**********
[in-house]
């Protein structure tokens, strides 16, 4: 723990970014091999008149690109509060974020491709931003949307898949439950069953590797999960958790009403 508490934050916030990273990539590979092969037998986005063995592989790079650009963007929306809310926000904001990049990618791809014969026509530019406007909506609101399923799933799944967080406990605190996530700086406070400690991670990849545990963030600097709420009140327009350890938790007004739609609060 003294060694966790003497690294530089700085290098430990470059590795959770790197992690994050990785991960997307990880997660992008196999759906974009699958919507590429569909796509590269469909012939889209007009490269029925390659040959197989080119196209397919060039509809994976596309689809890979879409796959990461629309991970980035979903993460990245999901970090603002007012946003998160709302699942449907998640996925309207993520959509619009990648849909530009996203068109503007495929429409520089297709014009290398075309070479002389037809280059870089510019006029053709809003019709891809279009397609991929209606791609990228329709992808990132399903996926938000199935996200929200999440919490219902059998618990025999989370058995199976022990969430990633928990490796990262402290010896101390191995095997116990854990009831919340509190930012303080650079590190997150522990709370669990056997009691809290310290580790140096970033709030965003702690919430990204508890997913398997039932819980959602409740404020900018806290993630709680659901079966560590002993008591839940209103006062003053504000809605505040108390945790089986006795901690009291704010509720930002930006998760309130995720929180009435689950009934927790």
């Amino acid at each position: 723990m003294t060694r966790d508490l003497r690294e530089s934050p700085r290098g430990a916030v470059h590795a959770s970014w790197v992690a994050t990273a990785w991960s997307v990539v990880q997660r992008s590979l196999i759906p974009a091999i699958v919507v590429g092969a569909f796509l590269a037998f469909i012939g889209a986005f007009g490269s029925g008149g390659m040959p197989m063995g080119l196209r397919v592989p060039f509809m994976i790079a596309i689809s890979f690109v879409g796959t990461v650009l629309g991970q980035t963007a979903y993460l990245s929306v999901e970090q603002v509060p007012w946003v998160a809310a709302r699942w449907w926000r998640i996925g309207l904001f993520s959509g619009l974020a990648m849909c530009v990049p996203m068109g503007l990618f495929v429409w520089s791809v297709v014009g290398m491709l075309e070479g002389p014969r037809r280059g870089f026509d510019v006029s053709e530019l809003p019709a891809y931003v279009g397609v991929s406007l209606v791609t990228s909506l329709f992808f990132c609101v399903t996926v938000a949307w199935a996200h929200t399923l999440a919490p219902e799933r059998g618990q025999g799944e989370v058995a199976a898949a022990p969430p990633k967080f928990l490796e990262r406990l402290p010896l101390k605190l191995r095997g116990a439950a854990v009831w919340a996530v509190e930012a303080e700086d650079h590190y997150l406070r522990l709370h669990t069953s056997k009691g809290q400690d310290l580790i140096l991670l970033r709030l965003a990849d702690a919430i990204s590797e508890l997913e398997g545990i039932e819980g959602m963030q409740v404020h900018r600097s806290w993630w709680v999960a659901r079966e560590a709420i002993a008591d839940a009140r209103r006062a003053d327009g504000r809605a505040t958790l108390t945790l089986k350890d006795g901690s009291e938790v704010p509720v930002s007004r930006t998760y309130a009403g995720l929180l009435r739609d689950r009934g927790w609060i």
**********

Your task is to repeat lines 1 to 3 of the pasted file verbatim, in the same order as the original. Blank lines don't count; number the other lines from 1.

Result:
[in-house]
């Protein structure tokens, strides 16, 4: 723990970014091999008149690109509060974020491709931003949307898949439950069953590797999960958790009403 508490934050916030990273990539590979092969037998986005063995592989790079650009963007929306809310926000904001990049990618791809014969026509530019406007909506609101399923799933799944967080406990605190996530700086406070400690991670990849545990963030600097709420009140327009350890938790007004739609609060 003294060694966790003497690294530089700085290098430990470059590795959770790197992690994050990785991960997307990880997660992008196999759906974009699958919507590429569909796509590269469909012939889209007009490269029925390659040959197989080119196209397919060039509809994976596309689809890979879409796959990461629309991970980035979903993460990245999901970090603002007012946003998160709302699942449907998640996925309207993520959509619009990648849909530009996203068109503007495929429409520089297709014009290398075309070479002389037809280059870089510019006029053709809003019709891809279009397609991929209606791609990228329709992808990132399903996926938000199935996200929200999440919490219902059998618990025999989370058995199976022990969430990633928990490796990262402290010896101390191995095997116990854990009831919340509190930012303080650079590190997150522990709370669990056997009691809290310290580790140096970033709030965003702690919430990204508890997913398997039932819980959602409740404020900018806290993630709680659901079966560590002993008591839940209103006062003053504000809605505040108390945790089986006795901690009291704010509720930002930006998760309130995720929180009435689950009934927790």
């Amino acid at each position: 723990m003294t060694r966790d508490l003497r690294e530089s934050p700085r290098g430990a916030v470059h590795a959770s970014w790197v992690a994050t990273a990785w991960s997307v990539v990880q997660r992008s590979l196999i759906p974009a091999i699958v919507v590429g092969a569909f796509l590269a037998f469909i012939g889209a986005f007009g490269s029925g008149g390659m040959p197989m063995g080119l196209r397919v592989p060039f509809m994976i790079a596309i689809s890979f690109v879409g796959t990461v650009l629309g991970q980035t963007a979903y993460l990245s929306v999901e970090q603002v509060p007012w946003v998160a809310a709302r699942w449907w926000r998640i996925g309207l904001f993520s959509g619009l974020a990648m849909c530009v990049p996203m068109g503007l990618f495929v429409w520089s791809v297709v014009g290398m491709l075309e070479g002389p014969r037809r280059g870089f026509d510019v006029s053709e530019l809003p019709a891809y931003v279009g397609v991929s406007l209606v791609t990228s909506l329709f992808f990132c609101v399903t996926v938000a949307w199935a996200h929200t399923l999440a919490p219902e799933r059998g618990q025999g799944e989370v058995a199976a898949a022990p969430p990633k967080f928990l490796e990262r406990l402290p010896l101390k605190l191995r095997g116990a439950a854990v009831w919340a996530v509190e930012a303080e700086d650079h590190y997150l406070r522990l709370h669990t069953s056997k009691g809290q400690d310290l580790i140096l991670l970033r709030l965003a990849d702690a919430i990204s590797e508890l997913e398997g545990i039932e819980g959602m963030q409740v404020h900018r600097s806290w993630w709680v999960a659901r079966e560590a709420i002993a008591d839940a009140r209103r006062a003053d327009g504000r809605a505040t958790l108390t945790l089986k350890d006795g901690s009291e938790v704010p509720v930002s007004r930006t998760y309130a009403g995720l929180l009435r739609d689950r009934g927790w609060i």